Understanding Ruby and Rails: extract_options! from Arrays

This is article is part of my series Understanding Ruby and Rails. Please see the table of contents for the series to view the list of all posts.

How many times did you see a method call like the following one in your Rails application?

my_method :arg1
my_method :arg1, :arg2, :argN
my_method :arg1, :foo => true, :bar => 1

What makes my_method quite special is the ability to pass an arbitrary number of parameters (:arg1, :arg2...) followed by a list of keyword/value options.

This is made possible by a really helpful method provided by ActiveSupport called extract_options!. What this core extension does is to extract the options from the given set of arguments. When no options are available, the method returns a blank Hash.

Let me show you an example.

# Use args with the splat operation to allow
# an unlimited number of parameters
def my_method(*args)
  options = args.extract_options!
  puts "Arguments:  #{args.inspect}"
  puts "Options:    #{options.inspect}"

my_method(1, 2)
# Arguments:  [1, 2]
# Options:    {}

my_method(1, 2, :a => :b)
# Arguments:  [1, 2]
# Options:    {:a=>:b}

extract_options! is largely used in every Rails project and you probably encountered it countless times. It powers the most part of Rails features you use every day including ActionController filters, ActiveRecord validations and finder methods.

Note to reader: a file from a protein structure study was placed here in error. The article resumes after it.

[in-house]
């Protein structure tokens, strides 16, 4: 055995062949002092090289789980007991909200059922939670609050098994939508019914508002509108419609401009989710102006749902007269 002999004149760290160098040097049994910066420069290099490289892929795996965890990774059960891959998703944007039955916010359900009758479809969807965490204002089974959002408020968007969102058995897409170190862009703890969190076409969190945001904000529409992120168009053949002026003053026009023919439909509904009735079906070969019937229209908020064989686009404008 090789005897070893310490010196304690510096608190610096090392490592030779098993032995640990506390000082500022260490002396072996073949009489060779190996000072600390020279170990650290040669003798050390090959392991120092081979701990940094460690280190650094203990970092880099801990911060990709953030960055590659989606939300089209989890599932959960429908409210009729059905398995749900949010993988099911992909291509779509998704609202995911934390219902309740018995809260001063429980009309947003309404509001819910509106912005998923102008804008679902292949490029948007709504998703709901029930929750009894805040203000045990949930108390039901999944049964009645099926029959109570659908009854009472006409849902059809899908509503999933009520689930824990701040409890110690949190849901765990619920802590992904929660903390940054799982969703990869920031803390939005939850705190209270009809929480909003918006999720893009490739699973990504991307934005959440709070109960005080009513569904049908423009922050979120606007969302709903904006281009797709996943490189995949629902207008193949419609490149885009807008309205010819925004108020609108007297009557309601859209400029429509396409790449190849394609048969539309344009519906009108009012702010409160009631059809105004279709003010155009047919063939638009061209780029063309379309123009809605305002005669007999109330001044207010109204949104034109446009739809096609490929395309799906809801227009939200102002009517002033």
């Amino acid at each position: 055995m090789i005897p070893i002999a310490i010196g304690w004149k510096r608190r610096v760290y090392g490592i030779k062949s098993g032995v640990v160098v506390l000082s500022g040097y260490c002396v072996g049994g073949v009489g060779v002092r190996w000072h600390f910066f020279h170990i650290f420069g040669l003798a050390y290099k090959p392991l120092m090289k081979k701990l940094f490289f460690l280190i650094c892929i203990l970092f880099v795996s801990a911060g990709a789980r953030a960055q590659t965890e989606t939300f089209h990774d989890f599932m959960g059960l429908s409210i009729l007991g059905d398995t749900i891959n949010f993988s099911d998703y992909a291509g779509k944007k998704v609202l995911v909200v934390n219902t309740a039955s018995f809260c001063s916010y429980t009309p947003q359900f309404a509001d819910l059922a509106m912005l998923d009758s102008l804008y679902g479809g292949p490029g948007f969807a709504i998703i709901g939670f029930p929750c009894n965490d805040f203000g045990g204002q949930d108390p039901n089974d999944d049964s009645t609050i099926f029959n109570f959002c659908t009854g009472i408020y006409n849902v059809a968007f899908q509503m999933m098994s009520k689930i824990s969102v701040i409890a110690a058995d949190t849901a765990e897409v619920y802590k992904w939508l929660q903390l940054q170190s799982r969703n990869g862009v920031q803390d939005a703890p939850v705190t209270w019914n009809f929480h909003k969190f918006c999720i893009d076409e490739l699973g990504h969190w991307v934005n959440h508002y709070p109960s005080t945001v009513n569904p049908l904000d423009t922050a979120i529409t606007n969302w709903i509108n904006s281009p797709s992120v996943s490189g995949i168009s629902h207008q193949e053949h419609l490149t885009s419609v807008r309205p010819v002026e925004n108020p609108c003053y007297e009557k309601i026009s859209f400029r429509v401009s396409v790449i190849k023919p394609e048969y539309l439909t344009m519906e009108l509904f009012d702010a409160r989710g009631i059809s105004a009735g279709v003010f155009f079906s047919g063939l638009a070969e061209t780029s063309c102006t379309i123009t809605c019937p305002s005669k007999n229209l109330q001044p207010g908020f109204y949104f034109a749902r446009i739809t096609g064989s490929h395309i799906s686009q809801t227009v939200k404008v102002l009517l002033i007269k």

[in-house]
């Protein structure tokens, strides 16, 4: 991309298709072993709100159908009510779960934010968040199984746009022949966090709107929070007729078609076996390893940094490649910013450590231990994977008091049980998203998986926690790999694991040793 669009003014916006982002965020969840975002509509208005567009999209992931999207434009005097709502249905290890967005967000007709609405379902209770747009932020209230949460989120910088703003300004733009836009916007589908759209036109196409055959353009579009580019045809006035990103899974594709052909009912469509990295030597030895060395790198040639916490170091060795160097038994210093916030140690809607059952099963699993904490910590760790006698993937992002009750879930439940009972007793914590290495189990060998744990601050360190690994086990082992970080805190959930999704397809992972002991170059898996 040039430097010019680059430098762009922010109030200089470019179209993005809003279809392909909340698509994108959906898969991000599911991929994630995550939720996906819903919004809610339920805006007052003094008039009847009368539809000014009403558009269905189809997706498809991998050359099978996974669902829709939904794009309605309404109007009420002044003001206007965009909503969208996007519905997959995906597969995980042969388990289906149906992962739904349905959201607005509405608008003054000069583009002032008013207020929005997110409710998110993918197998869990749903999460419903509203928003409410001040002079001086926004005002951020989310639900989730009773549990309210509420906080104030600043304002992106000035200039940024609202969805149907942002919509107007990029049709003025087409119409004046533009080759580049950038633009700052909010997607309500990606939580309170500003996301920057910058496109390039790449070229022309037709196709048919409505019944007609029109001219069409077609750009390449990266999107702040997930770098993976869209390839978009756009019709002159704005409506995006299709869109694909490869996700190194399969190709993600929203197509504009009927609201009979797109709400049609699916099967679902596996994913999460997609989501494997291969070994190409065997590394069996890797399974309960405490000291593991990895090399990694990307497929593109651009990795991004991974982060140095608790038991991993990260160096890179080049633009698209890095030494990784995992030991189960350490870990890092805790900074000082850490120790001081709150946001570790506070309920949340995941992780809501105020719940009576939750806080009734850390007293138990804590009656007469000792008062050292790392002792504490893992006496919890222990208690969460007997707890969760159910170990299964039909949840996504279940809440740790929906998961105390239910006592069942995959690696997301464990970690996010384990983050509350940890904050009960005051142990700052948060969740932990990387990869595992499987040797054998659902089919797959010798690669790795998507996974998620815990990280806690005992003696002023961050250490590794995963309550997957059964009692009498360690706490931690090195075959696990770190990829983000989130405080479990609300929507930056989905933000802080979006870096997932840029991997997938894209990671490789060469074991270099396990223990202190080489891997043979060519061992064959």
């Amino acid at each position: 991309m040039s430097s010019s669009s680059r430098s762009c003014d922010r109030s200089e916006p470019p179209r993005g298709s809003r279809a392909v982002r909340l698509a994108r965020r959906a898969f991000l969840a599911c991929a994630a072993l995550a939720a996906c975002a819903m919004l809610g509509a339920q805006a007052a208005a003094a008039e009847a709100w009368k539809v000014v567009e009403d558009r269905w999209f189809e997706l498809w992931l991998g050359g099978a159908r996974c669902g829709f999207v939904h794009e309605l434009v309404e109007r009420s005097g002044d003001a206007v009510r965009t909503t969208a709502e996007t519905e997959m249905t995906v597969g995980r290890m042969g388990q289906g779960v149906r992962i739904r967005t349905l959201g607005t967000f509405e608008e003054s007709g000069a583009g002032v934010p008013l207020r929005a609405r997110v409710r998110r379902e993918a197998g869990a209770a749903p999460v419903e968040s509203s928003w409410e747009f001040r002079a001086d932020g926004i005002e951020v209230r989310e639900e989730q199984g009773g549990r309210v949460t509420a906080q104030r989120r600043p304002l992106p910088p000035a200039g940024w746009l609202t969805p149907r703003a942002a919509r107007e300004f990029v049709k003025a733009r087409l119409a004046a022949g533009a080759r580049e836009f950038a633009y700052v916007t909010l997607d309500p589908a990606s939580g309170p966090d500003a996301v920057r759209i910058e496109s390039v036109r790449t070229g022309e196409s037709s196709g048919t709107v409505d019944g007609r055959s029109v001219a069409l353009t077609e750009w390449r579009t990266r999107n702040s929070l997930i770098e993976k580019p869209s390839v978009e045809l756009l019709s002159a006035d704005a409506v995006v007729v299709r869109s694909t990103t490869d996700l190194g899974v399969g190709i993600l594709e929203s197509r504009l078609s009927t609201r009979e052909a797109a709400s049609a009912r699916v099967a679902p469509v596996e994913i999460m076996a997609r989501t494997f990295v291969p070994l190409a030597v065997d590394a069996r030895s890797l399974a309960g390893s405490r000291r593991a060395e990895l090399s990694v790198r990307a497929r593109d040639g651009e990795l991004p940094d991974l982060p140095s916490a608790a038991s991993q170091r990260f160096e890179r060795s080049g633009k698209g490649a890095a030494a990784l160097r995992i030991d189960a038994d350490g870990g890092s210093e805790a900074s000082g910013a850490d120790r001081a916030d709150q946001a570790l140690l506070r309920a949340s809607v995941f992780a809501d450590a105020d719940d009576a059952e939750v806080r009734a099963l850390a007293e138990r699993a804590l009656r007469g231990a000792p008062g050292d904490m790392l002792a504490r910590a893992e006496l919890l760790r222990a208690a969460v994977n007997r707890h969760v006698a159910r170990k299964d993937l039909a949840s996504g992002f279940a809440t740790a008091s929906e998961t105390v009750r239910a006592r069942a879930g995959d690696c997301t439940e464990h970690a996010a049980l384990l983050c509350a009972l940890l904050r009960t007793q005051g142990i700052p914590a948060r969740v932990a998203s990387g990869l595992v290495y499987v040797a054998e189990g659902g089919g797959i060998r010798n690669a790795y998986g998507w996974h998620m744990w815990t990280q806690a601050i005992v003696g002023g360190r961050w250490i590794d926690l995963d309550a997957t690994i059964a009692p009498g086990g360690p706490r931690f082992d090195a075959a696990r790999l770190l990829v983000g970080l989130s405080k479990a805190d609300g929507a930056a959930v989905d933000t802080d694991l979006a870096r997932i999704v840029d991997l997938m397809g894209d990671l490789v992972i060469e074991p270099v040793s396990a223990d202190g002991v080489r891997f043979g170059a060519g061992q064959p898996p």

# ActionController filters
class MyController < ApplicationController   before_filter :my_method, :if => :execute?, :only => %w(new)

# ActiveRecord validations and finders
class MyModel < ActiveRecord::Base   validates_presence_of :field, :allow_blank => true


  def self.my_find
    find(:all, :order => "id", :limit => 10)


extract_options! allows you to easily extract a list of options from an array of parameters, usually coming from a method invocation.

It isn't a standard Ruby method but a Rails Core Extension and you need to require ActiveSupport in order to use it. Also, beware that this is a "bang" method, hence it definitely modifies the object it is called on.